As Clint noted in the Tokyo Report, additional details have emerged about the content of the upcoming and much-await summit between Indian Prime Minister Narendra Modi and Japanese Prime Minister Shinzo Abe. The two countries will formalize a “two-plus-two” bilateral framework between their defense and foreign ministers allowing for improved strategic communication. India and Japan have held such meetings before but on an irregular schedule.
Under a new agreement that the two sides are expected to sign during Modi’s trip to Japan in early September, such exchanges will occur annually. Currently, India and Japan hold prime ministerial summits every year–a rare feature in the foreign policy of each country.
The Modi-Abe summit could be one of the Asia-Pacific regions more important bilateral meetings this year. For one, it will demonstrate the trajectory that India’s new government wants to take with Japan. India and Japan have come together since 2006 when they signed a Strategic and Global Partnership. The strategic convergence between the two countries–one being Asia’s richest democracy and the other its most populous–was largely precipitated by China’s rise.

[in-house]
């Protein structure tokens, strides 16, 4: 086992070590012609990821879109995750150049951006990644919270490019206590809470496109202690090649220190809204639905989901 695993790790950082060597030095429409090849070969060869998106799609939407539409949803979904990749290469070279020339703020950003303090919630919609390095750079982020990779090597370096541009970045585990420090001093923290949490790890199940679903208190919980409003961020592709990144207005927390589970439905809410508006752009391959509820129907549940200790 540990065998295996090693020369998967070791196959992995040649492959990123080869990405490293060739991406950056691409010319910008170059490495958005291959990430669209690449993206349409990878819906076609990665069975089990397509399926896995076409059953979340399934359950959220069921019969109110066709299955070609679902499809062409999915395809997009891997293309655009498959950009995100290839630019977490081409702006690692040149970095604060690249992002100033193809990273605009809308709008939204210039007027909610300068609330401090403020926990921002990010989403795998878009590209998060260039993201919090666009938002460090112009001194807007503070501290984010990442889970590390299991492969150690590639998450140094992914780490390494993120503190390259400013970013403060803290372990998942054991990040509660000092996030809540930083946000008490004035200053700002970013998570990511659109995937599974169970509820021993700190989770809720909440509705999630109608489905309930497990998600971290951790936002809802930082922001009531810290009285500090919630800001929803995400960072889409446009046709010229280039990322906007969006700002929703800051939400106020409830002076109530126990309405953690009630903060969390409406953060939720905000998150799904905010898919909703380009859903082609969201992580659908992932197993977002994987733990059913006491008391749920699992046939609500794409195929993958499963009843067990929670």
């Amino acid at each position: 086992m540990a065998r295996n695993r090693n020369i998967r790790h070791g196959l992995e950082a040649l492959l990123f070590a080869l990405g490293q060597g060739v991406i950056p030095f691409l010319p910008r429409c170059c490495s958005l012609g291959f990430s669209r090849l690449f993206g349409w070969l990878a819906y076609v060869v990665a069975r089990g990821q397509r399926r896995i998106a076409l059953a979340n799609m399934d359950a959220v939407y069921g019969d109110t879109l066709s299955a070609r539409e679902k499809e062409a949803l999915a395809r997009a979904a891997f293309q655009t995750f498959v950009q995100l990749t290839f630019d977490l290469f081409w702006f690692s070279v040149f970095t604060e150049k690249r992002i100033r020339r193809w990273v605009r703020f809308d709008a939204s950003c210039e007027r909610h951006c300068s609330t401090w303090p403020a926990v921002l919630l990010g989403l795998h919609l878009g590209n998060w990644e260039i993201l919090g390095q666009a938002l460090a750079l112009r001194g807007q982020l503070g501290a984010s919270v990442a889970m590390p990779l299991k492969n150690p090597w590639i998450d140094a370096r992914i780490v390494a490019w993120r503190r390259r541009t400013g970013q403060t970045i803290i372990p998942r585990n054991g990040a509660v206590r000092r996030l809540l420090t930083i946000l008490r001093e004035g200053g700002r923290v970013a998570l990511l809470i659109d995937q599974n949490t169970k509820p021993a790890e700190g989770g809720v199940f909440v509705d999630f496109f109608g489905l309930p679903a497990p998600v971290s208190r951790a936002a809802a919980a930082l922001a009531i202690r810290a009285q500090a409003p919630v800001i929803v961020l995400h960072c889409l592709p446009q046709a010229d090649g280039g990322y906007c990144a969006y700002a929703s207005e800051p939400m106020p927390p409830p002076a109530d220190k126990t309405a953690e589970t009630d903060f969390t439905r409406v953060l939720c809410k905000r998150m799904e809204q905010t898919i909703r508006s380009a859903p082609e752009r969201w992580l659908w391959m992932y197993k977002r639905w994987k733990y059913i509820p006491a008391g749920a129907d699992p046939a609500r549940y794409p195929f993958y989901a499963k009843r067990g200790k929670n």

In recent years, as Beijing has grown more assertive in its near seas, India and Japan have concomitantly scaled up their relations. During Modi’s trip, expect to see discussion (or possibly a deal) involving the military technology transfer deal between the two countries. Japan is slated to sell New Delhi 15 amphibious maritime surveillance aircraft this year.
During September’s summit, expect to see both Modi and Abe come together in expressing their support for status quo principles governing the use of Asia’s inner seas, including preserving the freedom of navigation and the safety of vital sea lanes. The two sides may further formalize cooperation between their navies. Each of these developments will come at Beijing’s expense. The United States, meanwhile, will be happy to see India and Japan come together to preserve the existing order in the Asia-Pacific.
In strategic terms, it’s worth keeping a close eye on the outcome of the first summit between Modi and Abe. Abe is a known Indophile who makes no secret of his deep admiration for India. He additionally sees India as a pivotal element of an Asian security order alongside Japan, Australia, and the United States.